# Two-Proportions Z-Test in R

# What is two-proportions z-test?

**two-proportions**

**z-test**is used to compare two observed proportions. This article describes the basics of

**two-proportions***z-test

**and provides pratical examples using**R sfoftware**.

For example, we have two groups of individuals:

- Group A with lung cancer: n = 500
- Group B, healthy individuals: n = 500

The number of smokers in each group is as follow:

- Group A with lung cancer: n = 500, 490 smokers, \(p_A = 490/500 = 98%\)
- Group B, healthy individuals: n = 500, 400 smokers, \(p_B = 400/500 = 80%\)

In this setting:

- The overall proportion of smokers is \(p = frac{(490 + 400)}{500 + 500} = 89%\)
- The overall proportion of non-smokers is \(q = 1-p = 11%\)

We want to know, whether the proportions of smokers are the same in the two groups of individuals?

# Research questions and statistical hypotheses

Typical research questions are:

- whether the observed proportion of smokers in group A (\(p_A\))
*is equal*to the observed proportion of smokers in group (\(p_B\))? - whether the observed proportion of smokers in group A (\(p_A\))
*is less than*the observed proportion of smokers in group (\(p_B\))? - whether the observed proportion of smokers in group A (\(p_A\))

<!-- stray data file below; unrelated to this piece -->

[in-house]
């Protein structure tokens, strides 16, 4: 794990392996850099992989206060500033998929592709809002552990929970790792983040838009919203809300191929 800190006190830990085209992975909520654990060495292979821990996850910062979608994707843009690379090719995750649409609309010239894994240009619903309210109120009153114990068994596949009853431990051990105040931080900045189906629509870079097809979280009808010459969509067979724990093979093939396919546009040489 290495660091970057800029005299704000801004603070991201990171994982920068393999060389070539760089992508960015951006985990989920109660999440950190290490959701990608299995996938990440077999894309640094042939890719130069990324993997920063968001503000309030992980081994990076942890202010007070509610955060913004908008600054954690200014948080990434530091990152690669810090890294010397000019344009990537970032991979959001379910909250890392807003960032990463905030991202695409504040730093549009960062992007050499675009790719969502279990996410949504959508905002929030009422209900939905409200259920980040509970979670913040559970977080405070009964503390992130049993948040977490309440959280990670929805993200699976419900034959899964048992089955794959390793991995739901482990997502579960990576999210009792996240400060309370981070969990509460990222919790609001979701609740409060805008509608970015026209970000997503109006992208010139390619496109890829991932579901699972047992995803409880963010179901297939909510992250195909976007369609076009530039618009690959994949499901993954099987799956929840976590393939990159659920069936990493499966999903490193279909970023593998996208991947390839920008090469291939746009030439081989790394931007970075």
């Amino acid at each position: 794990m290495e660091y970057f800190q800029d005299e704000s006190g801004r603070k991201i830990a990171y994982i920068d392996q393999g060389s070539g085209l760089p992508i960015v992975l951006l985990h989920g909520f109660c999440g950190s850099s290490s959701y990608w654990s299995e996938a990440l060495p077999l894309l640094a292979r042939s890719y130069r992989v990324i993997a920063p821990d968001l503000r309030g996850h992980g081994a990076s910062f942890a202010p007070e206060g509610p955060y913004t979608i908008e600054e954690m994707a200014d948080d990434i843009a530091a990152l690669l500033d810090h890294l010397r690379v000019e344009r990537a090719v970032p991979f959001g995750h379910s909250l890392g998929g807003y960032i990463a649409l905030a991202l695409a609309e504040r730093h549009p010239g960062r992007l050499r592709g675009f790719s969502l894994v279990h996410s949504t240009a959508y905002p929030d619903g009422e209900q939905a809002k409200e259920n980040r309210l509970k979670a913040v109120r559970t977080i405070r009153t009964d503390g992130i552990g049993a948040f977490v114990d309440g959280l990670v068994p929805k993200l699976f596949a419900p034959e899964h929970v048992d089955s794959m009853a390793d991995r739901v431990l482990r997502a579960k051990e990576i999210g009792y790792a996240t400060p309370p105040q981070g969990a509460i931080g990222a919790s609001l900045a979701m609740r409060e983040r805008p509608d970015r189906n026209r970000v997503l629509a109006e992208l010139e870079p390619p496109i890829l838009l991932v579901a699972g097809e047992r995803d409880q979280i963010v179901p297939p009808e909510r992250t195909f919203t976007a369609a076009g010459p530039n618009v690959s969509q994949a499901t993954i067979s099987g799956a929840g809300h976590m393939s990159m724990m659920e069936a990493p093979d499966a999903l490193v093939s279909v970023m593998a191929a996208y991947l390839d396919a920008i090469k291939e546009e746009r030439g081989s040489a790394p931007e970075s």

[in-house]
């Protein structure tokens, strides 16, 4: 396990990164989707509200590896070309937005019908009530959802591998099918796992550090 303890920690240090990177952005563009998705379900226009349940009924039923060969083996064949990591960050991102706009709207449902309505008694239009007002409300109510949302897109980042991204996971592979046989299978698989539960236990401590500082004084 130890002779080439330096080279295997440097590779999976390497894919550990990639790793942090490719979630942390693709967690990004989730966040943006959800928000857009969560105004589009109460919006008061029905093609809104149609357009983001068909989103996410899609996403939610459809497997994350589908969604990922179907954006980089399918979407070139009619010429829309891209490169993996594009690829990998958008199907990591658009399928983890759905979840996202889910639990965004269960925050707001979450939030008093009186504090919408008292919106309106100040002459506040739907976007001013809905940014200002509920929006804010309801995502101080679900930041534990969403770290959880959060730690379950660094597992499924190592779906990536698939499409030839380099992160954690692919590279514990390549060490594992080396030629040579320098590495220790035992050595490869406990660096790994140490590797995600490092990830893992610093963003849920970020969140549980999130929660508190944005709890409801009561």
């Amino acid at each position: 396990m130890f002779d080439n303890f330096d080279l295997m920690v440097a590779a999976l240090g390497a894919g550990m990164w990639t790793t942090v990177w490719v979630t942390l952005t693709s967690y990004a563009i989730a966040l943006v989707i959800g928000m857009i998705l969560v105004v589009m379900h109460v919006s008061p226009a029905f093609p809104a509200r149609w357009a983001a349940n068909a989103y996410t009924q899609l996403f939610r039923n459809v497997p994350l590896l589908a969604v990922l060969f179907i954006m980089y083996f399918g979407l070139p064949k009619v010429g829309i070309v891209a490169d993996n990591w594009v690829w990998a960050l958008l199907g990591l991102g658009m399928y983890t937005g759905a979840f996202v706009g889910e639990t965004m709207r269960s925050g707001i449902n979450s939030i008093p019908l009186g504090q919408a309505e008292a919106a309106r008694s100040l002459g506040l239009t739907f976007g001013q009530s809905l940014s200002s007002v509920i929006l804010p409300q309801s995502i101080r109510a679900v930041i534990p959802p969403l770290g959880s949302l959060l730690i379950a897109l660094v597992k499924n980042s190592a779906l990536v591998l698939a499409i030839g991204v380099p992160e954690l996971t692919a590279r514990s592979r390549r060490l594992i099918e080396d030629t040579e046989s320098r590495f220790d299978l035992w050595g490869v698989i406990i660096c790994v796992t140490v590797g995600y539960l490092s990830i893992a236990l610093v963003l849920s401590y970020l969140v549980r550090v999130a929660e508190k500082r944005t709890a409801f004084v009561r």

*is greater than*the observed proportion of smokers in group (\(p_B\))?

In statistics, we can define the corresponding *null hypothesis* (\(H_0\)) as follow:

- \(H_0: p_A = p_B\)
- \(H_0: p_A \leq p_B\)
- \(H_0: p_A \geq p_B\)

The corresponding *alternative hypotheses* (\(H_a\)) are as follow:

- \(H_a: p_A \ne p_B\) (different)
- \(H_a: p_A > p_B\) (greater)
- \(H_a: p_A < p_B\) (less)

Note that:

- Hypotheses 1) are called
**two-tailed tests** - Hypotheses 2) and 3) are called
**one-tailed tests**

# Formula of the test statistic

## Case of large sample sizes

The test statistic (also known as **z-test**) can be calculated as follow:

\[ z = \frac{p_A-p_B}{\sqrt{pq/n_A+pq/n_B}} \]

where,

- \(p_A\) is the proportion observed in group A with size \(n_A\)
- \(p_B\) is the proportion observed in group B with size \(n_B\)
- \(p\) and \(q\) are the overall proportions

- if \(|z| < 1.96\), then the difference
**is not significant**at 5% - if \(|z| \geq 1.96\), then the difference
**is significant**at 5% - The significance level (p-value) corresponding to the z-statistic can be read in the z-table. We’ll see how to compute it in R.

Note that, the formula of z-statistic is valid only when sample size (\(n\)) is large enough. \(n_Ap\), \(n_Aq\), \(n_Bp\) and \(n_Bq\) should be \(\geq\) 5.

## Case of small sample sizes

The **Fisher Exact probability test** is an excellent non-parametric technique for comparing proportions, when the two independent samples are small in size.

# Compute two-proportions z-test in R

## R functions: prop.test()

The R functions **prop.test**() can be used as follow:

```
prop.test(x, n, p = NULL, alternative = "two.sided",
correct = TRUE)
```